Myseum Toronto‘s fourth annual Intersections Festival is in full swing. This year’s theme is Revisionist Toronto, and for the month of March, you can check out incredible (FREE) programming that sheds light on lost or hidden stories while reclaiming important perspectives from Toronto’s past.

Legacies in Motion: Black Queer Toronto Archival Project (happening March 14 to 24) unearths the stories of the vibrant period of political organizing and cultural activism from the Black LGBTQ communities in Toronto in the 1980s and 1990s. This exhibit connects an earlier generation of activists and artists, and their legacies, directly to contemporary organizations, movements, movers, agitators, disruptors, and creators.

We caught up with the curator of Legacies in Motion, Courtnay McFarlane.

SDTC: Can you describe how Legacies in Motion: Black Queer Toronto will be presented? Is it mixed media? How will audiences experience the exhibit?

CM: Legacies in Motion will be presented at the BAND gallery in Parkdale. The exhibit draws from the personal archives of folks who were directly engaged in much of the Black Queer political and cultural activism in the 1980s and 1990s in Toronto. The archival materials (zines, books, flyers, posters, newspaper articles, and many photographs) will be presented as is, blown up and enlarged as well as creatively reimagined or re-mixed.

Along with the paper ephemera, LIM will feature textiles (T-shirts, embroidered hats, handmade banners and hand dyed fabrics used for events). Photo albums will be there to flip through, Artwork and video pieces and a live DJ playing music from the era (at the opening) will provide an engaging and immersive experience for visitors.

As archives are more than the ephemeral materials of the past, archives are also embodied in the memories and stories held by individuals. LIM will facilitate the sharing of those stories, those memories in the Sunday afternoon talks around Art as Activism, and AIDS Outreach Then and Now.

How did you go about sourcing the personal archives, and do you have a favourite discovery?

LIM was inspired by the Ruckus Black Queer archives in London, England. Ajamu Ikwe-Tyehimba, the artist archivist behind Rukus, recommended that for the first exhibition I choose no more than ten people to contact. Following his suggestion, I connected with the individuals I knew who were activists and artists behind the groups and events I wanted to feature. Most of these people were friends and acquaintances, people with whom I organized. After an email or telephone conversation about the project, I made arrangements to meet with them to go through the materials they had that were most relevant.

One of the archives I accessed and work from, which is featured in the show, was not a personal connection. I had a copy of Share Magazine (a Caribbean community newspaper) from October 1991 that had a group shot of Black CAP (Black Coalition for Aids Prevention) volunteers marching in the Walk for AIDS wearing distinctive Black CAP gear. It was an image I loved and wanted to see shared with others, and a topic I thought was an important one to include.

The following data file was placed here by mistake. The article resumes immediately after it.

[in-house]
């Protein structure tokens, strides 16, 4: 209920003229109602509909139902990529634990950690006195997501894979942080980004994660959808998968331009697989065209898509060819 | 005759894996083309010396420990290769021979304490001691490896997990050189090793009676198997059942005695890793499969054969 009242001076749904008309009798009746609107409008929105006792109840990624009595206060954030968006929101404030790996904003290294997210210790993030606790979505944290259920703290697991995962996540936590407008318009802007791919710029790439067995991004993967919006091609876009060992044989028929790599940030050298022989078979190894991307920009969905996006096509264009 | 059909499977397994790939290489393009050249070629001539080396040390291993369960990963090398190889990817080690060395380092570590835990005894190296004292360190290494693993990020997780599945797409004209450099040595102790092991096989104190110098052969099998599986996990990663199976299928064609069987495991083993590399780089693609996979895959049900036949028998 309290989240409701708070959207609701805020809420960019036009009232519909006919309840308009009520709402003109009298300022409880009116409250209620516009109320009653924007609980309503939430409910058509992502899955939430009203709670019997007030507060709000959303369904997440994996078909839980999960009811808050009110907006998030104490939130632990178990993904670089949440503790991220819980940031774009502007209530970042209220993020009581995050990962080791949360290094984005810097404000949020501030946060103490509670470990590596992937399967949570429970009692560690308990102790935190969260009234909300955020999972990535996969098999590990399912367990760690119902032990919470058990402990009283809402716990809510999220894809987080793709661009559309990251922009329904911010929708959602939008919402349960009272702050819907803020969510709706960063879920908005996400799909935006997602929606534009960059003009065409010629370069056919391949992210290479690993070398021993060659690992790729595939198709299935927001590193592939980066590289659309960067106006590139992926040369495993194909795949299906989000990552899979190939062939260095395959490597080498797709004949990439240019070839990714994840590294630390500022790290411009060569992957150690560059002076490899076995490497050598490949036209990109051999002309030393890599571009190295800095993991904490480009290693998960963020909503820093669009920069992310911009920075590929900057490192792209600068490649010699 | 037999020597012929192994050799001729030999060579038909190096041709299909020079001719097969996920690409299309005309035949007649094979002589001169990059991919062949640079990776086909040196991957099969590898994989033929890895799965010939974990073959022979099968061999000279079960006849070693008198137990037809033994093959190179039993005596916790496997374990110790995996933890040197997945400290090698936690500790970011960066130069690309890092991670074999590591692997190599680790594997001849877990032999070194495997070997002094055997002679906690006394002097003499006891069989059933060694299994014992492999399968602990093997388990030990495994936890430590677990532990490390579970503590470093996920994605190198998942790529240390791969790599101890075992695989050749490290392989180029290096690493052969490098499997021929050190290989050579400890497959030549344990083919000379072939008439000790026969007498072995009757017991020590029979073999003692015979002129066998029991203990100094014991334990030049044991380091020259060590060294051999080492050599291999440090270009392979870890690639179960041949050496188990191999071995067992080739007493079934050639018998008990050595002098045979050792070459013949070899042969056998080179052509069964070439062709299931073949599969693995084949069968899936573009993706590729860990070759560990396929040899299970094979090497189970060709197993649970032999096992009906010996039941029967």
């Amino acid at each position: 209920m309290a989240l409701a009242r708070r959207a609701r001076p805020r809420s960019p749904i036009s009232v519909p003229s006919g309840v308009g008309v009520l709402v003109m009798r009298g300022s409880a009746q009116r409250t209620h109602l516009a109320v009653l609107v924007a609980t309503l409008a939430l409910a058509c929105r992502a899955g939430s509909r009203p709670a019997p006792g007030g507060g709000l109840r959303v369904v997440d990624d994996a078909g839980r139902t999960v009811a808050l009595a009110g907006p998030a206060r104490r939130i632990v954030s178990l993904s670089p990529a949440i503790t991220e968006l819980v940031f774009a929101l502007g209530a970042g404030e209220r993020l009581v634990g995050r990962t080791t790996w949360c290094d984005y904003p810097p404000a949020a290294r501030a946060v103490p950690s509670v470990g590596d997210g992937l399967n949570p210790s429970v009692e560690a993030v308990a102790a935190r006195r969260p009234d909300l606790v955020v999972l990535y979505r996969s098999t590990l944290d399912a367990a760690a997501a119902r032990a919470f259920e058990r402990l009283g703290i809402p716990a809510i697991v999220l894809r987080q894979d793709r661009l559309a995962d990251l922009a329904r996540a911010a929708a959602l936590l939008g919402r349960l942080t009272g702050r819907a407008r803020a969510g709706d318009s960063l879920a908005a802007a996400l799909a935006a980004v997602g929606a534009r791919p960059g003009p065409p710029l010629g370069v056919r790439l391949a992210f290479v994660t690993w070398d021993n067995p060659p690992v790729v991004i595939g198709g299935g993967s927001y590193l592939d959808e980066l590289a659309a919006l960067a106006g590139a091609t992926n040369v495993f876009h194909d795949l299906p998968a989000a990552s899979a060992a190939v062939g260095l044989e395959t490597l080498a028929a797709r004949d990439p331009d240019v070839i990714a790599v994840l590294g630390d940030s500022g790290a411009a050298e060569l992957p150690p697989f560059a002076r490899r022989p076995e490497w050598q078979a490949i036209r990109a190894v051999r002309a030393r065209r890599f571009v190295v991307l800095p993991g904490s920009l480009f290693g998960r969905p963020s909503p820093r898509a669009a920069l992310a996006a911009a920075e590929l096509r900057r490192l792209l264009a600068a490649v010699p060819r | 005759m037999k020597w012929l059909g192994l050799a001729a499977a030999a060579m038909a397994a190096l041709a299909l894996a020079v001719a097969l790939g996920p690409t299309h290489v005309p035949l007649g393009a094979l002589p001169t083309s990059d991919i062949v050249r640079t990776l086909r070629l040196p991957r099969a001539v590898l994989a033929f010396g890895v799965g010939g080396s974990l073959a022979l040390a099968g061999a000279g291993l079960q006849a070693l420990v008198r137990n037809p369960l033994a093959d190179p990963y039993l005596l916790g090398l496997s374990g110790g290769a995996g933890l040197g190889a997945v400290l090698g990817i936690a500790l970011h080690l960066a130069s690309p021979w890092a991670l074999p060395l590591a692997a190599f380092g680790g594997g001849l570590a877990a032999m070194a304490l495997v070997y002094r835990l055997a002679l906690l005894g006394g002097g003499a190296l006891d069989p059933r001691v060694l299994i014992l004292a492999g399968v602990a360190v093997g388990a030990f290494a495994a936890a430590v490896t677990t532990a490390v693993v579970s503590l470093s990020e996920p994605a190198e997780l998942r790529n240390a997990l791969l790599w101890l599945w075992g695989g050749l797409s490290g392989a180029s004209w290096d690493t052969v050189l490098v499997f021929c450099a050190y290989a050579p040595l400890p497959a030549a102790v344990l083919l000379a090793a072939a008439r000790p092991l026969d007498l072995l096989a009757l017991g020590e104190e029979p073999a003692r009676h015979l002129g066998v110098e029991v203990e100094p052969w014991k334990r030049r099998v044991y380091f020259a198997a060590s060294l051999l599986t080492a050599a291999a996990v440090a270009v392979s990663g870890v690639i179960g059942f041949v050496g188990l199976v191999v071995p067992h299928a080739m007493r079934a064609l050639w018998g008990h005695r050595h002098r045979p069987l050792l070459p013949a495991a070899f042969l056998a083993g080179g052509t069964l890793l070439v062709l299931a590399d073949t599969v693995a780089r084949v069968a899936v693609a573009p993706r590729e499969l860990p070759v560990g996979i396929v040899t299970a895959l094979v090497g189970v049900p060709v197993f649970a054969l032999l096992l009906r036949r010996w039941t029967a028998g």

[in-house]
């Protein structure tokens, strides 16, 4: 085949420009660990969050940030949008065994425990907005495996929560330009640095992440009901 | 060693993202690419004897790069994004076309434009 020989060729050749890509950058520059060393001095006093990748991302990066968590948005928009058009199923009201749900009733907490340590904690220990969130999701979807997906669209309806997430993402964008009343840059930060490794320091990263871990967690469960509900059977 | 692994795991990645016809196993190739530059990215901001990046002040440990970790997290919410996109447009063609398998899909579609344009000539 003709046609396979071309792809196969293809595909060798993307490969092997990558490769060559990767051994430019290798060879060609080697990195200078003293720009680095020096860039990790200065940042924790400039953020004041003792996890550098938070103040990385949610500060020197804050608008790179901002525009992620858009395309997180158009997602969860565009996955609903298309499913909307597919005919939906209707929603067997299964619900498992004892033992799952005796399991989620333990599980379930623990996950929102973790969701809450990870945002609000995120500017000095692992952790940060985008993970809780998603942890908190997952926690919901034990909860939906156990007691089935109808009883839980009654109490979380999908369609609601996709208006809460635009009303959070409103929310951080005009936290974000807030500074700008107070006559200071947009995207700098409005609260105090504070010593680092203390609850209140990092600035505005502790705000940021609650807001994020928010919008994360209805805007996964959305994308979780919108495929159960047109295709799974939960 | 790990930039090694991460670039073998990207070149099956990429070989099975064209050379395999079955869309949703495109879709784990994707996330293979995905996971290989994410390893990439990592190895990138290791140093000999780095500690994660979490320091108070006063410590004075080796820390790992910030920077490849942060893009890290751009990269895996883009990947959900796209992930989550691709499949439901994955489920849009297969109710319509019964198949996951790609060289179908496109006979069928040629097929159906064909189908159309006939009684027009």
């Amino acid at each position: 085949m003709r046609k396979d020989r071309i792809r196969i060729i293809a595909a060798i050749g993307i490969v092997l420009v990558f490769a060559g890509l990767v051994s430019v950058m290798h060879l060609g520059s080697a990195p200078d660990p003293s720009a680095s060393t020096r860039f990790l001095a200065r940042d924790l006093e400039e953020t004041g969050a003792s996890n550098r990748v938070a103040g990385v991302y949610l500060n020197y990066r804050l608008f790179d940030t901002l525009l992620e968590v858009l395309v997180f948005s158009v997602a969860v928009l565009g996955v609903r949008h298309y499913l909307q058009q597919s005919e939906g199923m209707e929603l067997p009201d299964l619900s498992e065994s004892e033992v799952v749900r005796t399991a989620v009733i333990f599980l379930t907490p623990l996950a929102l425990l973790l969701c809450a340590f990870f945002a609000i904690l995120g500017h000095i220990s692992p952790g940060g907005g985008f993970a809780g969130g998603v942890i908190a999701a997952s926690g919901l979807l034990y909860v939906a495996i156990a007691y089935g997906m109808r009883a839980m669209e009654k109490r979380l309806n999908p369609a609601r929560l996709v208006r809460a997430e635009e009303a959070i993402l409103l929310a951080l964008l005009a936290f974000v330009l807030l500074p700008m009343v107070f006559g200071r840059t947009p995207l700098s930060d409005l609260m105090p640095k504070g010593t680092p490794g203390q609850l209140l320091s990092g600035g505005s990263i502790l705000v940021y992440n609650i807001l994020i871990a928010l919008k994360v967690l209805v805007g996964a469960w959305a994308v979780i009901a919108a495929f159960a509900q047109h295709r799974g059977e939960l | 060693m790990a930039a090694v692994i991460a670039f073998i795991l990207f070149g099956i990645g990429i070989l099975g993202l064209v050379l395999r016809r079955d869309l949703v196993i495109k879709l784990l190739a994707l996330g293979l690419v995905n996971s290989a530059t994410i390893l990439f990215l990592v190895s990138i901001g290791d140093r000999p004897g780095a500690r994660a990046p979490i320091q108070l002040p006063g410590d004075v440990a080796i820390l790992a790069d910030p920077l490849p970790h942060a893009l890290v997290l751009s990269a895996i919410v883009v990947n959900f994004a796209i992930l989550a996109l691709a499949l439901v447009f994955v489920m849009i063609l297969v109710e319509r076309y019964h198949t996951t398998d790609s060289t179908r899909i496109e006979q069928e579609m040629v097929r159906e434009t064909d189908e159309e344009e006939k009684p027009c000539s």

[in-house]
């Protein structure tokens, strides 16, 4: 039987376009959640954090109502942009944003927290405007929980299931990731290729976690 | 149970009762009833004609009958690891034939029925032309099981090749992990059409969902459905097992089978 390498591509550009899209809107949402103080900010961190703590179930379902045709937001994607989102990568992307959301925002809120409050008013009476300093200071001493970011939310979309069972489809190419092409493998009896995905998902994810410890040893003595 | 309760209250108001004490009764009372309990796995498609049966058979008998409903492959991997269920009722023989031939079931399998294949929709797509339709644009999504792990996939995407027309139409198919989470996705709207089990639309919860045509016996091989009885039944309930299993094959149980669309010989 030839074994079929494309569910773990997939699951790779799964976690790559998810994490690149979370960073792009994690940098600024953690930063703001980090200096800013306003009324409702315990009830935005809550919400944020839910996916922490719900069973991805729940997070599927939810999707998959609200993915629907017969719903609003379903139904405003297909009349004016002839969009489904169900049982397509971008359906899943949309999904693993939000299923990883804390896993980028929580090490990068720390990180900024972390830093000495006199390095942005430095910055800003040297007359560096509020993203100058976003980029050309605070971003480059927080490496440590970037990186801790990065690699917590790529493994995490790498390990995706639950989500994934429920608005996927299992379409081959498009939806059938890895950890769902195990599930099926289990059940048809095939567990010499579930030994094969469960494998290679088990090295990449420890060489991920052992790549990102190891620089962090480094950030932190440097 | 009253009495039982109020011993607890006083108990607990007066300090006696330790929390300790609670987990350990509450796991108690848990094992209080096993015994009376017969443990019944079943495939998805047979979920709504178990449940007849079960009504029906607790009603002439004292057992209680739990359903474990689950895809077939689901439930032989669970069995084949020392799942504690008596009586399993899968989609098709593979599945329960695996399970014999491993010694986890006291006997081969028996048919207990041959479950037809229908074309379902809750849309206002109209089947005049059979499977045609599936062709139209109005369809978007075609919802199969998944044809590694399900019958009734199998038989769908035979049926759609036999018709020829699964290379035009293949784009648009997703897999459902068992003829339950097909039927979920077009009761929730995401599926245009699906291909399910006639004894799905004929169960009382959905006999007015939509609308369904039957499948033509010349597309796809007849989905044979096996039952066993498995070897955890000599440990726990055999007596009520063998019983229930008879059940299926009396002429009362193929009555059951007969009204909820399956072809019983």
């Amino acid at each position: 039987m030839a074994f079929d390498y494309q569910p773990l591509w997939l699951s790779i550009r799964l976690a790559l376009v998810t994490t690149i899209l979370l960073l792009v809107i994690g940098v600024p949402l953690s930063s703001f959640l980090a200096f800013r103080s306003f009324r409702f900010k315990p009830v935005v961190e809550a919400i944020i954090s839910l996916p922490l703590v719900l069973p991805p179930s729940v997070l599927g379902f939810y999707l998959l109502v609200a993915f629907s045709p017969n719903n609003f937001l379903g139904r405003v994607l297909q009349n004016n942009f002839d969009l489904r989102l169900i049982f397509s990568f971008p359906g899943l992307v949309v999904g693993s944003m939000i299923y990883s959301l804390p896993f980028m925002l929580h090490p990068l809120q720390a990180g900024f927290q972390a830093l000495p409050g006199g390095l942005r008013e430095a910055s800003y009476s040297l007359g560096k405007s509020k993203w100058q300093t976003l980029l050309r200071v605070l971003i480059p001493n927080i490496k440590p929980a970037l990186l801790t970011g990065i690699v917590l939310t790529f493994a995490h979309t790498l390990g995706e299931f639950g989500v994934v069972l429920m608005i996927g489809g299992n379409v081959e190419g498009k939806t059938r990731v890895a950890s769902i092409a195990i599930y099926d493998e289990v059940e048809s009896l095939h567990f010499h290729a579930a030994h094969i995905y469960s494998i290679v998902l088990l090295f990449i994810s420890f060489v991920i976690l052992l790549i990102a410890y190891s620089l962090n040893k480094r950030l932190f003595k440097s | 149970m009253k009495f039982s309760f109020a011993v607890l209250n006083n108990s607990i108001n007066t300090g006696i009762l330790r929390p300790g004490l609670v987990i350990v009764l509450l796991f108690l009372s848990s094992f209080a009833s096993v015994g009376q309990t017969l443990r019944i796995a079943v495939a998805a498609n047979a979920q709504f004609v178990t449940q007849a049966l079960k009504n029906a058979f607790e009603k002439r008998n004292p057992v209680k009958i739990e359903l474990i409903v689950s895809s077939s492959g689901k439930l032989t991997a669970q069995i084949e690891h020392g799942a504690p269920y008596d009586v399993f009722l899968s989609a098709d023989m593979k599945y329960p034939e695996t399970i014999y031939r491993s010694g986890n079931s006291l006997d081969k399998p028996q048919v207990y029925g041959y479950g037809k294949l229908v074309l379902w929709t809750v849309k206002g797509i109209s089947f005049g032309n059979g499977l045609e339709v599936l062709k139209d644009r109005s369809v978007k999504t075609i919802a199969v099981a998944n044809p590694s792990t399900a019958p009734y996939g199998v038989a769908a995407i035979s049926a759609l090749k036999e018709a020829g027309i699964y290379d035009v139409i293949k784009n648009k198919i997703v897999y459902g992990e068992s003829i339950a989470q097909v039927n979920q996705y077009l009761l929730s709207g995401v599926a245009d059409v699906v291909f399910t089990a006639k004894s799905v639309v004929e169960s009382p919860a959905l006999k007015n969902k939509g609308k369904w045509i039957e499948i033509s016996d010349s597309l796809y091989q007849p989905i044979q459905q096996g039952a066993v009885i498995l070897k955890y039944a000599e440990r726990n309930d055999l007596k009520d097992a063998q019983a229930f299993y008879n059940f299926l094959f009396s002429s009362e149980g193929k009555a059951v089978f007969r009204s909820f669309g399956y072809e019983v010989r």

Through the photo credit I tracked down the photographer. Not only did the photographer Steven Lungley have the negative of the photo in question, he also had negatives from other events I sought. Steven had kept detailed and well-organized files of his photographic work for Share over the decade he has worked there. I had connected with the ultimate personal archivist.

What have you thought a lot about since beginning to work on this project? Has your perspective shifted?

I began the project knowing that the period of the 80s and 90s, and specifically BQ activism, was a rich and productive period. Through the process of gathering materials, having conversations and through the personal archives of the exhibition contributors, I was reminded of events and individuals I had forgotten or had never known. Through this process I was making discoveries and recovering memories. I was also reminded of the significant role played by women, Black feminists, in much of this work, even within primarily male groups. The influence of Black feminist organizing principles, practices, and politics is undeniable.

What part of the process have you enjoyed most?

In meeting with contributors I was most excited by the stories that were shared as people held the documents or objects they wanted to contribute. The holding of a piece of paper, the turning of a page in a community newspaper, the smoothing out of the fabric of an old T-shirt invariably led to a telling of tales I felt fortunate to witness, and when appropriate, include parts of in the show.

What conversations do you hope the Legacies in Motion show will spark?

I hope that like me, those seeing the exhibit will be inspired to engage in conversations about their memories and recollection of that period and the groups, events and individuals featured. As well, I hope to spark conversations about new discoveries, revelations and connections made through LIM, particularly among a younger generation of BQ and others.

Legacies in Motion: Black Queer Toronto Archival Project is happening March 14 to 24 at BAND–Black Artists Network Dialogue (19 Brock Ave). This event is free.